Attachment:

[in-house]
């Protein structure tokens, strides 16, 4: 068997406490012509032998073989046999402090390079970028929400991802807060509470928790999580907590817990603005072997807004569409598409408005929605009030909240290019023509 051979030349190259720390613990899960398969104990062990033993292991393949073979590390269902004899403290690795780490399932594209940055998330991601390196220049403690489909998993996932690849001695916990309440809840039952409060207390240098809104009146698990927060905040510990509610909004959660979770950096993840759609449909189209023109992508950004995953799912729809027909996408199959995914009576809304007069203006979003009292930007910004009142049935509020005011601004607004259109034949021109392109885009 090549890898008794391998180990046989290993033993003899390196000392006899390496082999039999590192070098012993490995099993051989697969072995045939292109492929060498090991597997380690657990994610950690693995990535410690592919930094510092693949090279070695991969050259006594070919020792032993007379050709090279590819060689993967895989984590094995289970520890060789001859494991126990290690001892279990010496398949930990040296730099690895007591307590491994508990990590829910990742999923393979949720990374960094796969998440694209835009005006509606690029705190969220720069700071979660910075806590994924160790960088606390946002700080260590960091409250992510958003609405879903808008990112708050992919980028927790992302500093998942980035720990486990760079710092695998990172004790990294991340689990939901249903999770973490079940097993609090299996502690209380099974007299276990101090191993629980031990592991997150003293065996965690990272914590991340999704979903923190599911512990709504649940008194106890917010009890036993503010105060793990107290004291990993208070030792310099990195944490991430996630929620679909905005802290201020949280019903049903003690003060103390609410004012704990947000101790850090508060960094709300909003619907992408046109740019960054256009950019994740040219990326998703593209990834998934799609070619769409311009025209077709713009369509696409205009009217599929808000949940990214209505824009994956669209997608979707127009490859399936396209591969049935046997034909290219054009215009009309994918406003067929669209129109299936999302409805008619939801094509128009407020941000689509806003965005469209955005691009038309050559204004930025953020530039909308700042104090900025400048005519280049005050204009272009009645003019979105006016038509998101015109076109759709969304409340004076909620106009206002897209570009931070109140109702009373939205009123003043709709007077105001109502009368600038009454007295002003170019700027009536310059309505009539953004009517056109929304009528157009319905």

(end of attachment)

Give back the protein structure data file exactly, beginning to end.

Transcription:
[in-house]
């Protein structure tokens, strides 16, 4: 068997406490012509032998073989046999402090390079970028929400991802807060509470928790999580907590817990603005072997807004569409598409408005929605009030909240290019023509 051979030349190259720390613990899960398969104990062990033993292991393949073979590390269902004899403290690795780490399932594209940055998330991601390196220049403690489909998993996932690849001695916990309440809840039952409060207390240098809104009146698990927060905040510990509610909004959660979770950096993840759609449909189209023109992508950004995953799912729809027909996408199959995914009576809304007069203006979003009292930007910004009142049935509020005011601004607004259109034949021109392109885009 090549890898008794391998180990046989290993033993003899390196000392006899390496082999039999590192070098012993490995099993051989697969072995045939292109492929060498090991597997380690657990994610950690693995990535410690592919930094510092693949090279070695991969050259006594070919020792032993007379050709090279590819060689993967895989984590094995289970520890060789001859494991126990290690001892279990010496398949930990040296730099690895007591307590491994508990990590829910990742999923393979949720990374960094796969998440694209835009005006509606690029705190969220720069700071979660910075806590994924160790960088606390946002700080260590960091409250992510958003609405879903808008990112708050992919980028927790992302500093998942980035720990486990760079710092695998990172004790990294991340689990939901249903999770973490079940097993609090299996502690209380099974007299276990101090191993629980031990592991997150003293065996965690990272914590991340999704979903923190599911512990709504649940008194106890917010009890036993503010105060793990107290004291990993208070030792310099990195944490991430996630929620679909905005802290201020949280019903049903003690003060103390609410004012704990947000101790850090508060960094709300909003619907992408046109740019960054256009950019994740040219990326998703593209990834998934799609070619769409311009025209077709713009369509696409205009009217599929808000949940990214209505824009994956669209997608979707127009490859399936396209591969049935046997034909290219054009215009009309994918406003067929669209129109299936999302409805008619939801094509128009407020941000689509806003965005469209955005691009038309050559204004930025953020530039909308700042104090900025400048005519280049005050204009272009009645003019979105006016038509998101015109076109759709969304409340004076909620106009206002897209570009931070109140109702009373939205009123003043709709007077105001109502009368600038009454007295002003170019700027009536310059309505009539953004009517056109929304009528157009319905």